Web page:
Venice must be seen with your feet. Apart from an occasional vaporetto, a water taxi, to a nearby island in the lagoon or a love-cruise on a gondola through the crumbling canals, one must tackle the ancient, enigmatic city on foot.
No cars. No mopeds. No metro.
Like most european cities, Venice was founded before the advent of automobiles but holds the rare honor of remaining without them. Labyrinthine streets and high-arched bridges are navigable by sure-footed humans only, sometimes just leaving room for single file through narrow alleyways. The water-filled canals, Venice's signature attraction, are used almost exclusively by gondoliers singing Volare for love-birds, never for transportation. As such, miles of tangled streets, paved with uneven cobble-stone, twist and turn seemingly at random but must be traversed in order to get anywhere. Streets seem to shift and change daily. You will never find the way to your hotel the same way twice. As you spend time in Venice, something iconic about the city will emerge:
You are always lost until you arrive at your destination. And somehow, you always make it there.
These days, Venice has very few native Venetians left and relies primarily on tourism to survive as the city literally sinks into the lagoon. And only a third of those tourists ever stay more than just for the day. Like the tide, they flow in come morning and flow out again at night. Expensive restaurants and carnivale mask shops are set up to trap tourists all along the Grand Canal near the Rialto Bridge during their quick day trip through Venice. After your first pass through this area: stay away. Dispose of your indecipherable map and see where the wind leads. The city is filled with secrets and more often than not your path will take you over a far-flung bridge to nowhere leaving you stranded and, legs heavy and brow damp with sweat, looking for relief.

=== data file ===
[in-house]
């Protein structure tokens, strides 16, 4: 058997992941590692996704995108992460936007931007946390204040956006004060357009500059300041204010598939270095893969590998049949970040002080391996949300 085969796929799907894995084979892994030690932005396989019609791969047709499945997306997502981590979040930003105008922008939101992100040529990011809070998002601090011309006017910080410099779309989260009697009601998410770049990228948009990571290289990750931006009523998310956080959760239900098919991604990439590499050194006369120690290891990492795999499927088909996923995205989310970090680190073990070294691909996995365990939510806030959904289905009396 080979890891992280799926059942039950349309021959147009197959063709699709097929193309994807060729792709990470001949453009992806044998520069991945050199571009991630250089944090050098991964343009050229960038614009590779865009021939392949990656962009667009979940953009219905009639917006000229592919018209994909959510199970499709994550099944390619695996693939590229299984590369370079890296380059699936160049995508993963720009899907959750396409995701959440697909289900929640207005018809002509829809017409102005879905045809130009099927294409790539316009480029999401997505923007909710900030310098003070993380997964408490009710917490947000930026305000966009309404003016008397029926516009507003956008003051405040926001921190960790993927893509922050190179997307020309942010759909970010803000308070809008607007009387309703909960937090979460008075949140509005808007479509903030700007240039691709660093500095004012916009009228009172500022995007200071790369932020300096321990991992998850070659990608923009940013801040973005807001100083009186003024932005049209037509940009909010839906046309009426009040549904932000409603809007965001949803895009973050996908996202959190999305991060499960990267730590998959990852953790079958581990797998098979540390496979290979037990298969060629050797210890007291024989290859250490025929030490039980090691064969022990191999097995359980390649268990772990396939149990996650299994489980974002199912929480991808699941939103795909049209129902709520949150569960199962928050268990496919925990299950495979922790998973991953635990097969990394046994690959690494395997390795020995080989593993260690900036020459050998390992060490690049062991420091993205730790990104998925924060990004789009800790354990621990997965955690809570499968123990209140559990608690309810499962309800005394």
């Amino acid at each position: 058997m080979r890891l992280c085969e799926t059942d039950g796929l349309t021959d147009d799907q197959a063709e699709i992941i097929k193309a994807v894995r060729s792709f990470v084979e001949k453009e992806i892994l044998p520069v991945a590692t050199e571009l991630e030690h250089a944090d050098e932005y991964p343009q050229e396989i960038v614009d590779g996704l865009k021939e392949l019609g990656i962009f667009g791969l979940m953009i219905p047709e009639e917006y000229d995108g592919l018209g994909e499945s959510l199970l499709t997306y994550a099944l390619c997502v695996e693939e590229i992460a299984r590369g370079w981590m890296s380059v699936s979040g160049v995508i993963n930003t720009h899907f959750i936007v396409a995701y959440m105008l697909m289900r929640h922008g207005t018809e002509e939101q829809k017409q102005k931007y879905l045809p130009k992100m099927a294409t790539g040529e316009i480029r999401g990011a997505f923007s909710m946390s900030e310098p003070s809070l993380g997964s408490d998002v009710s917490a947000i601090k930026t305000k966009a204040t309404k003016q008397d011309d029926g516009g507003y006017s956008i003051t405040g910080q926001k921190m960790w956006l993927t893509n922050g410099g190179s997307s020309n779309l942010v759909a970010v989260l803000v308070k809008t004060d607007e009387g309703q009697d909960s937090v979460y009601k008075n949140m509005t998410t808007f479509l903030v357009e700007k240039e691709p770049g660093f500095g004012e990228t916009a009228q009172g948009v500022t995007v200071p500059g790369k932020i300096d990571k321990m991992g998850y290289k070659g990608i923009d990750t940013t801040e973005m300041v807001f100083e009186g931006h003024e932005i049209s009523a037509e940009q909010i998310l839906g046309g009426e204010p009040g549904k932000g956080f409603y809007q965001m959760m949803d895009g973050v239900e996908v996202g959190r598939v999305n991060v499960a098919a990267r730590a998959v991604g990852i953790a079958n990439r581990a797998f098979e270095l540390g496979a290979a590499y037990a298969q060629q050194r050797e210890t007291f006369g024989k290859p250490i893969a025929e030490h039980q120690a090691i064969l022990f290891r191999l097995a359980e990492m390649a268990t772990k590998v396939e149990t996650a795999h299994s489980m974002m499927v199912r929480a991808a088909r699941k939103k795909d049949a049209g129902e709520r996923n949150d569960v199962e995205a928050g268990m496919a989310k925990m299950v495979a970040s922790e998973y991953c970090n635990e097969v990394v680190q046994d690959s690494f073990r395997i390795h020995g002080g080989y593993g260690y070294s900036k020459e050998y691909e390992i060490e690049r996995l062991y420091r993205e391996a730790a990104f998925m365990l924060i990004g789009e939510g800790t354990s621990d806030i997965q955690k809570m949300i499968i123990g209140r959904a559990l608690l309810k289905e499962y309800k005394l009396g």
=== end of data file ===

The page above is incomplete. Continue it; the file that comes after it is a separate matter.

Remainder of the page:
There are three flavors to your salvation: caffeine (cappuccinos), alcohol (spritz, a bitter, local drink made with prosecco and campari) or food (cicchetti). You will come to know and love cicchetti if you spend time in Venice. It is Italy's version of Spanish tapas. For one euro each, you get a thick round of sliced bread topped with just about anything you'd see in a typical dish, but bite-sized, with a wooden toothpick poked through to hold your meal together.
Smoked salmon over soft ricotta. Broiled cod with fresh pesto. Salami on hard cheese. Roasted peppers and onions cook with herbs. Roast beef. Something delicious paired with something else delicious.
Two bites and you keep walking.
In a city where extensive foot travel is mandatory, finding the best cicchetti spots becomes paramount to one's survival. On just about every corner, you will find this street food sold in restaurants, bars, cafes, and even, it sometimes appears, out of the back of a Venetian's home. They are a perfect pick-me-up for the tired traveler, an appetizer before going out, or a simple compliment to a glass of wine. Cicchetti are a simple pleasure, but they will get you through the day (or night).
In one of the last truly mysterious cities of the modern age where a new adventure lies around every crooked corner, save your money on pricey museums and just explore. Pick a direction and wander with the assurance that you will stumble upon something far greater than what you might have been searching for.
And there will always be cicchetti.
This post was originally featured on the travel blog Explore There.